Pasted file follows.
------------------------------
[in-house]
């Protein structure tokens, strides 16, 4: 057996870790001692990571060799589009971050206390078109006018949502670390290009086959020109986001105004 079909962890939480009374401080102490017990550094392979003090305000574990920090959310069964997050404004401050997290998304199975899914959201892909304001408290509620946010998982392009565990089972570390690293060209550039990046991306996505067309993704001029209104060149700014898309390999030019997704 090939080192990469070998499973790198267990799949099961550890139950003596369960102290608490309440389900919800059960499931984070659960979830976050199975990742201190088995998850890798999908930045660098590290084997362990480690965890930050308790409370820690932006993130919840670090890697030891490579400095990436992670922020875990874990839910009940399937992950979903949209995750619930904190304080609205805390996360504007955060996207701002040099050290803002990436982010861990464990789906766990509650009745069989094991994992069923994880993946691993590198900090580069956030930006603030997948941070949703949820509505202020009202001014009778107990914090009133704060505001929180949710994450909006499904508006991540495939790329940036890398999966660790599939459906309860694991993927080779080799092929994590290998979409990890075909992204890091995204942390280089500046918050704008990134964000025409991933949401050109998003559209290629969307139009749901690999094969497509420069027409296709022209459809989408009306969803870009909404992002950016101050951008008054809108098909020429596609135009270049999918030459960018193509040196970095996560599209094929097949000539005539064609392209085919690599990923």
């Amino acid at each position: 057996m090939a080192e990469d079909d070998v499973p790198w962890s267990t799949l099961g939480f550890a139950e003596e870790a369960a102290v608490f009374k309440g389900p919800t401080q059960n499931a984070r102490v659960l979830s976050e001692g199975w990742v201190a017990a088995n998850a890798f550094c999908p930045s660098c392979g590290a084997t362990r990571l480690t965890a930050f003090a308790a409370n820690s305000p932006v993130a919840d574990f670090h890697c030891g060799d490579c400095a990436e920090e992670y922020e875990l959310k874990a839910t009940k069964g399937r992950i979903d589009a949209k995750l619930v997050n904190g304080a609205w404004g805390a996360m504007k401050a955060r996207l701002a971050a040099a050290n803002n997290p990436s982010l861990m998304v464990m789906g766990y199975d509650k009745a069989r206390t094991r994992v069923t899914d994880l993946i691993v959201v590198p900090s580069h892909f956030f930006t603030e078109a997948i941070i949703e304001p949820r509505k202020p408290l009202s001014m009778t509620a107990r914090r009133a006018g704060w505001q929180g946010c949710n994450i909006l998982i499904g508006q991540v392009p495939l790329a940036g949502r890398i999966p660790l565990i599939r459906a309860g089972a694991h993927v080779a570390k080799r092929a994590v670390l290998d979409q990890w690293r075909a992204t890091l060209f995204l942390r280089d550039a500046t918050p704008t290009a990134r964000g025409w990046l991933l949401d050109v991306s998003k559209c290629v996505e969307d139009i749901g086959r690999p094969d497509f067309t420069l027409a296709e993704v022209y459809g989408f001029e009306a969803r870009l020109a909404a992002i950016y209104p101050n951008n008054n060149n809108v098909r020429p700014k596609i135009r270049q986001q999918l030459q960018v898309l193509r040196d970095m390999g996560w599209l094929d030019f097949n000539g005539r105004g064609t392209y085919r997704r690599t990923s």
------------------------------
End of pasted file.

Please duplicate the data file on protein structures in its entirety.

[in-house]
């Protein structure tokens, strides 16, 4: 057996870790001692990571060799589009971050206390078109006018949502670390290009086959020109986001105004 079909962890939480009374401080102490017990550094392979003090305000574990920090959310069964997050404004401050997290998304199975899914959201892909304001408290509620946010998982392009565990089972570390690293060209550039990046991306996505067309993704001029209104060149700014898309390999030019997704 090939080192990469070998499973790198267990799949099961550890139950003596369960102290608490309440389900919800059960499931984070659960979830976050199975990742201190088995998850890798999908930045660098590290084997362990480690965890930050308790409370820690932006993130919840670090890697030891490579400095990436992670922020875990874990839910009940399937992950979903949209995750619930904190304080609205805390996360504007955060996207701002040099050290803002990436982010861990464990789906766990509650009745069989094991994992069923994880993946691993590198900090580069956030930006603030997948941070949703949820509505202020009202001014009778107990914090009133704060505001929180949710994450909006499904508006991540495939790329940036890398999966660790599939459906309860694991993927080779080799092929994590290998979409990890075909992204890091995204942390280089500046918050704008990134964000025409991933949401050109998003559209290629969307139009749901690999094969497509420069027409296709022209459809989408009306969803870009909404992002950016101050951008008054809108098909020429596609135009270049999918030459960018193509040196970095996560599209094929097949000539005539064609392209085919690599990923």
């Amino acid at each position: 057996m090939a080192e990469d079909d070998v499973p790198w962890s267990t799949l099961g939480f550890a139950e003596e870790a369960a102290v608490f009374k309440g389900p919800t401080q059960n499931a984070r102490v659960l979830s976050e001692g199975w990742v201190a017990a088995n998850a890798f550094c999908p930045s660098c392979g590290a084997t362990r990571l480690t965890a930050f003090a308790a409370n820690s305000p932006v993130a919840d574990f670090h890697c030891g060799d490579c400095a990436e920090e992670y922020e875990l959310k874990a839910t009940k069964g399937r992950i979903d589009a949209k995750l619930v997050n904190g304080a609205w404004g805390a996360m504007k401050a955060r996207l701002a971050a040099a050290n803002n997290p990436s982010l861990m998304v464990m789906g766990y199975d509650k009745a069989r206390t094991r994992v069923t899914d994880l993946i691993v959201v590198p900090s580069h892909f956030f930006t603030e078109a997948i941070i949703e304001p949820r509505k202020p408290l009202s001014m009778t509620a107990r914090r009133a006018g704060w505001q929180g946010c949710n994450i909006l998982i499904g508006q991540v392009p495939l790329a940036g949502r890398i999966p660790l565990i599939r459906a309860g089972a694991h993927v080779a570390k080799r092929a994590v670390l290998d979409q990890w690293r075909a992204t890091l060209f995204l942390r280089d550039a500046t918050p704008t290009a990134r964000g025409w990046l991933l949401d050109v991306s998003k559209c290629v996505e969307d139009i749901g086959r690999p094969d497509f067309t420069l027409a296709e993704v022209y459809g989408f001029e009306a969803r870009l020109a909404a992002i950016y209104p101050n951008n008054n060149n809108v098909r020429p700014k596609i135009r270049q986001q999918l030459q960018v898309l193509r040196d970095m390999g996560w599209l094929d030019f097949n000539g005539r105004g064609t392209y085919r997704r690599t990923s």